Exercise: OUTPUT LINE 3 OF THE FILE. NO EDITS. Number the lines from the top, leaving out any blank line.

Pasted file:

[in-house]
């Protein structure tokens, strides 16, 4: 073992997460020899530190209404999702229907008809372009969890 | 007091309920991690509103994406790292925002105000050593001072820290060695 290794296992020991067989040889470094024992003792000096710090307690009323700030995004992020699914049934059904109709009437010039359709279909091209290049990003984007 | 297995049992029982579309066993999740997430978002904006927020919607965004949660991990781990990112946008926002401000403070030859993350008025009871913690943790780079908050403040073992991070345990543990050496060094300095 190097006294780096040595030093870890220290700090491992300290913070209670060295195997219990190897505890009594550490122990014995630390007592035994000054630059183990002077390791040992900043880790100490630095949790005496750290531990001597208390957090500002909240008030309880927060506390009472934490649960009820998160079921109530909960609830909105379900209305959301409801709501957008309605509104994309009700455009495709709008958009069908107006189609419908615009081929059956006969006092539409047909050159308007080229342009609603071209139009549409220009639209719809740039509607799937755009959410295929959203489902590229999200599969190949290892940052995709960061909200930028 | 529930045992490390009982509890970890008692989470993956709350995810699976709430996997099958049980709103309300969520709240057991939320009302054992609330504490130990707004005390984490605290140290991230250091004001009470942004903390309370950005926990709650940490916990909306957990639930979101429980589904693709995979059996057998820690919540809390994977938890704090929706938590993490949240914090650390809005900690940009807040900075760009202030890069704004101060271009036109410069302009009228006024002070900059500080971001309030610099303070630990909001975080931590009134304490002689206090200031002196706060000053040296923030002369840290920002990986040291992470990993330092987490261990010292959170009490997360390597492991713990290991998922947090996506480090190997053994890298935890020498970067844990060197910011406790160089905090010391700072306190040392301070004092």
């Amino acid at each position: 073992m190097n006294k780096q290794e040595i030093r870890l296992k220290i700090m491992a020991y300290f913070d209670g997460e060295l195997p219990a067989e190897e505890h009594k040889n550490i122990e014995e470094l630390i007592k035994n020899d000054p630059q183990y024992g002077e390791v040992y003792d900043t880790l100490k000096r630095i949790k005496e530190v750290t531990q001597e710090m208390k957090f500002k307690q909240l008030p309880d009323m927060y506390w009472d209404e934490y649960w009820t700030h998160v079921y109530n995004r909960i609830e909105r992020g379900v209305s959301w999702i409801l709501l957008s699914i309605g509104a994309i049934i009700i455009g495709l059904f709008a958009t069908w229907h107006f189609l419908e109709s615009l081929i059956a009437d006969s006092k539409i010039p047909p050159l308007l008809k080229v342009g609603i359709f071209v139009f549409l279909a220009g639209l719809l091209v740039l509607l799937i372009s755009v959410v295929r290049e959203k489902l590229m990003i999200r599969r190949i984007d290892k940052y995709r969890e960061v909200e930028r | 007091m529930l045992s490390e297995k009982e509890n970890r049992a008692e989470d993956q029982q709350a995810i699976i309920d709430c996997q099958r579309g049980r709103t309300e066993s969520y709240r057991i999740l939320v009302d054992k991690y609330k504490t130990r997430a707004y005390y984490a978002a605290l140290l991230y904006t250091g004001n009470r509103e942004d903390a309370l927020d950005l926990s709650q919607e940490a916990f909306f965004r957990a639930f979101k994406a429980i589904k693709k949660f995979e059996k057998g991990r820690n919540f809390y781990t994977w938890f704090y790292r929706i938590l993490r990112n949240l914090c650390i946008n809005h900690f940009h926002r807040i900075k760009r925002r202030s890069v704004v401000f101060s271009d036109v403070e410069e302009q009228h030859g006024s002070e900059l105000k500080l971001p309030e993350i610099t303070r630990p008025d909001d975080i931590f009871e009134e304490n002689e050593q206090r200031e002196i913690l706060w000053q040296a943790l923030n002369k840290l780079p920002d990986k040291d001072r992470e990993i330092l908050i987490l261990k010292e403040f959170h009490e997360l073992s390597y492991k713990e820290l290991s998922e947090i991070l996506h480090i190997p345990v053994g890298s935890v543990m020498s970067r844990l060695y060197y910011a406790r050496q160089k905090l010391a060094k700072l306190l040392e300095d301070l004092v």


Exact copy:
């Amino acid at each position: 073992m190097n006294k780096q290794e040595i030093r870890l296992k220290i700090m491992a020991y300290f913070d209670g997460e060295l195997p219990a067989e190897e505890h009594k040889n550490i122990e014995e470094l630390i007592k035994n020899d000054p630059q183990y024992g002077e390791v040992y003792d900043t880790l100490k000096r630095i949790k005496e530190v750290t531990q001597e710090m208390k957090f500002k307690q909240l008030p309880d009323m927060y506390w009472d209404e934490y649960w009820t700030h998160v079921y109530n995004r909960i609830e909105r992020g379900v209305s959301w999702i409801l709501l957008s699914i309605g509104a994309i049934i009700i455009g495709l059904f709008a958009t069908w229907h107006f189609l419908e109709s615009l081929i059956a009437d006969s006092k539409i010039p047909p050159l308007l008809k080229v342009g609603i359709f071209v139009f549409l279909a220009g639209l719809l091209v740039l509607l799937i372009s755009v959410v295929r290049e959203k489902l590229m990003i999200r599969r190949i984007d290892k940052y995709r969890e960061v909200e930028r | 007091m529930l045992s490390e297995k009982e509890n970890r049992a008692e989470d993956q029982q709350a995810i699976i309920d709430c996997q099958r579309g049980r709103t309300e066993s969520y709240r057991i999740l939320v009302d054992k991690y609330k504490t130990r997430a707004y005390y984490a978002a605290l140290l991230y904006t250091g004001n009470r509103e942004d903390a309370l927020d950005l926990s709650q919607e940490a916990f909306f965004r957990a639930f979101k994406a429980i589904k693709k949660f995979e059996k057998g991990r820690n919540f809390y781990t994977w938890f704090y790292r929706i938590l993490r990112n949240l914090c650390i946008n809005h900690f940009h926002r807040i900075k760009r925002r202030s890069v704004v401000f101060s271009d036109v403070e410069e302009q009228h030859g006024s002070e900059l105000k500080l971001p309030e993350i610099t303070r630990p008025d909001d975080i931590f009871e009134e304490n002689e050593q206090r200031e002196i913690l706060w000053q040296a943790l923030n002369k840290l780079p920002d990986k040291d001072r992470e990993i330092l908050i987490l261990k010292e403040f959170h009490e997360l073992s390597y492991k713990e820290l290991s998922e947090i991070l996506h480090i190997p345990v053994g890298s935890v543990m020498s970067r844990l060695y060197y910011a406790r050496q160089k905090l010391a060094k700072l306190l040392e300095d301070l004092v």